Plastics are ubiquitous, thanks to the cheapness and versatility of these materials. Now plastic lasers are in prospect, battery-operated for low-cost communication and display applications.
Nearly all plastics are electrical insulators, but one class of plastics is different. These are conjugated polymers, whose discovery was celebrated with the award of the 2000 Nobel Prize in Chemistry. They differ from other polymers in having a backbone of alternating single and double bonds, and this difference in structure makes them semiconductors. Conjugated polymers are therefore interesting materials, with their unique combination of semiconducting properties and scope for simple fabrication and shaping. Lasers are a promising application, and now Reufer et al.1, writing in Applied Physics Letters, report fresh progress towards the creation of low-cost polymer lasers.
A major breakthrough in the development of semiconducting polymers was the discovery that when a voltage is applied to a thin layer of one of these materials, light can be emitted2. Light-emitting diodes using this effect are now the basis of a modern flat-panel display technology. Other polymer optoelectronic devices have followed, including polymer solar cells, optical amplifiers and lasers, although further development is necessary before they reach the market. Polymer lasers are attractive as light sources for several reasons. Polymers can emit light across the visible spectrum, and so wavelengths can be generated that are not readily available from other lasers. The polymers have broad spectra, meaning that a polymer laser can be tuned over a range of wavelengths. Polymer lasers should also be simple to make, can be flexible, and should be suitable for a wide range of applications, from plastic optical circuits to biological screening and assays.
Lasers consist of two key components: the gain medium and a resonator. The gain medium is a material in which light is amplified. In most lasers, this would be a crystalline inorganic material, such as ruby or gallium arsenide (the latter is commonly used in CD players and laser pointers). Light passes backwards and forwards through the gain medium, thanks to the feedback generated by the resonator. In plastic lasers, a semiconducting polymer is used as the gain medium3,4,5. Light can be passed backwards and forwards through the polymer with mirrors3,4, but in most polymer-laser work, including that of Reufer et al.1, a corrugated gain medium is used instead (Fig. 1a). The corrugation acts as a diffraction grating that diffracts light travelling in one direction back in the opposite direction, thereby creating feedback and enabling lasing to occur. As there are no mirrors in these lasers, they are compact, robust and exceptionally easy to align.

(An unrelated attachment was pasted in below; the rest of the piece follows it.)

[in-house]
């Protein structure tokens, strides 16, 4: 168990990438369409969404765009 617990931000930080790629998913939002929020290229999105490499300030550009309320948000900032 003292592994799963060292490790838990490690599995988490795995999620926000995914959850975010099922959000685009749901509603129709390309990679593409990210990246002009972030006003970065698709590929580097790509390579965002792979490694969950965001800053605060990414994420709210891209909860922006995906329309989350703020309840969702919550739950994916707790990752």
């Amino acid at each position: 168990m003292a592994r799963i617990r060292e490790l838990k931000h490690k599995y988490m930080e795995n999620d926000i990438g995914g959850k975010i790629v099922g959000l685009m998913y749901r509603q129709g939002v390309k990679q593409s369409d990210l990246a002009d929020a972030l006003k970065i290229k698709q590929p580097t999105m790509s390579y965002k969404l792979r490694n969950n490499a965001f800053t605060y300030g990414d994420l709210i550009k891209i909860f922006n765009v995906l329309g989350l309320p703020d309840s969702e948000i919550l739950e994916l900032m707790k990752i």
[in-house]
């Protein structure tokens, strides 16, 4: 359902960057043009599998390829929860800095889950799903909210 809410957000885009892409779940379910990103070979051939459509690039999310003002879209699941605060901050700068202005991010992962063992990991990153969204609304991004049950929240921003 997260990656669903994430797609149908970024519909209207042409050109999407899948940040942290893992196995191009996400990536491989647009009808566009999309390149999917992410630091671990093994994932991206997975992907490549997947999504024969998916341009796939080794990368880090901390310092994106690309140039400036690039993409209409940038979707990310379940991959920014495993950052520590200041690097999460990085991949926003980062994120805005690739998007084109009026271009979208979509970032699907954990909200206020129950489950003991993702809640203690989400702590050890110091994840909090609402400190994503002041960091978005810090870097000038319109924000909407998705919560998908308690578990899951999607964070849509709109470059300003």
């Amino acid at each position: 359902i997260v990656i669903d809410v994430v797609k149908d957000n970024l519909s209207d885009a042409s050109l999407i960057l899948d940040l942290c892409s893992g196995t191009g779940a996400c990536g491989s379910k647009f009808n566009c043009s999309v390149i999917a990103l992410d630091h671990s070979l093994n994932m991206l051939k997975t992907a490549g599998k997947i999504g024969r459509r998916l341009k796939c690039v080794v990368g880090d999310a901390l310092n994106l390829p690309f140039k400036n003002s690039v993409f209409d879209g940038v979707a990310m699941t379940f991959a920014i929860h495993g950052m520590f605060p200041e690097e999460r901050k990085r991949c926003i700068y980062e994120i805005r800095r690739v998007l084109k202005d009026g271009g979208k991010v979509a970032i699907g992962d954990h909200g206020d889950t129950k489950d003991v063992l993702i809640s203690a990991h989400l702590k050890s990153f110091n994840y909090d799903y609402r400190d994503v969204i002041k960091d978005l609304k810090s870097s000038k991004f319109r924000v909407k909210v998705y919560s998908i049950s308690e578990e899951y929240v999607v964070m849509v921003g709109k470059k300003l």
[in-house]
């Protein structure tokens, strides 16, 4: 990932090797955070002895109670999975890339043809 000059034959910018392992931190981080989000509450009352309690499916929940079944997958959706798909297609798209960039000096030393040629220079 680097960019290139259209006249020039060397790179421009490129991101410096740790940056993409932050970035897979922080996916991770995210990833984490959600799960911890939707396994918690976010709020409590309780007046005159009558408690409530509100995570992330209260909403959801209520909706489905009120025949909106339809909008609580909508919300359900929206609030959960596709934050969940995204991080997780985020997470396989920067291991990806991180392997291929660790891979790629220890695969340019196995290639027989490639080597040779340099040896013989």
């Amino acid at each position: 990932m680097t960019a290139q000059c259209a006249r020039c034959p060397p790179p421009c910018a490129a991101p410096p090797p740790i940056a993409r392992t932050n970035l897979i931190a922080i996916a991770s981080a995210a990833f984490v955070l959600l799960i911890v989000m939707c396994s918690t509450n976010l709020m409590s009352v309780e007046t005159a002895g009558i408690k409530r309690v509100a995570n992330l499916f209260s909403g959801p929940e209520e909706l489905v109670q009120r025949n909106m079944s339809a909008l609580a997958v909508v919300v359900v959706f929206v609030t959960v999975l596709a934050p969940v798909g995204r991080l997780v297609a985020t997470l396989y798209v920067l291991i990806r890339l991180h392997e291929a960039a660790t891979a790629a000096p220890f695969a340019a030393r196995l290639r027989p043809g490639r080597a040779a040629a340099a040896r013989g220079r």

A laser needs energy in order to operate. This can be supplied in two ways: either optically (from flash-lamps or another laser) or electrically. There is a minimum energy, the threshold, required for operation. Above threshold, the gain (or amplification) exceeds all the losses in the device, and lasing begins. At present, all polymer lasers are optically excited, or ‘pumped’. However, as mentioned above, light emission from semiconducting polymers can be induced electrically, and an electrically pumped laser would be much more convenient.
There are three main reasons why it has so far been possible to make only optically pumped polymer lasers. The first is that, in order to reach the threshold typical of existing lasers, a higher current density would be required in a polymer laser than most semiconducting polymers can readily withstand. The second is that an electrically pumped polymer laser would require electrical contacts. These would normally be metal and would introduce substantial additional losses, raising the threshold even further. Finally, the electrical charges injected would also absorb light, leading to increased losses and higher threshold.
The first problem can be solved by using pulsed excitation. Reufer et al.1 have addressed the second problem — the losses associated with electrical contacts. A few groups have suggested possible solutions5,6,7,8, and lasing has been achieved in the presence of a metal contact but with a considerably increased threshold9. Now Reufer et al. have demonstrated a way in which a metal contact can be applied without a threshold increase (Fig. 1b). The losses depend on the electric field distribution through the polymer layer. If the polymer layer is made thicker, this reduces the strength of the electric field at the metal contact, thereby reducing the associated losses. The metal contact used was silver, but the approach should be more generally applicable. To allow the light out of the laser, Reufer et al. used a very thin (20 nm) layer of indium–tin oxide, a transparent conductor, as the other electrical contact. This additional layer only slightly increased the threshold.
It should be noted that the polymer laser was optically pumped (that is, energy was supplied by another laser). But this latest work does show a way of dealing with the losses associated with electrical contacts, and hence is a significant step towards an electrically pumped polymer laser. There are limitations to Reufer and colleagues' laser, however. In particular, the amount of current that could be passed through the device is limited for several reasons: silver contacts are not ideal for injecting charge effectively into semiconducting polymers; the thicker polymer film used in this set-up makes charge injection and transport more difficult; and the electrical conductivity of the thin indium–tin oxide film is relatively poor, limiting the area of such lasers and increasing their operating voltage. Overall, however, Reufer and colleagues' results1 bring low-cost, battery-operated, visible lasers a step closer, and will stimulate renewed interest in plastic lasers.
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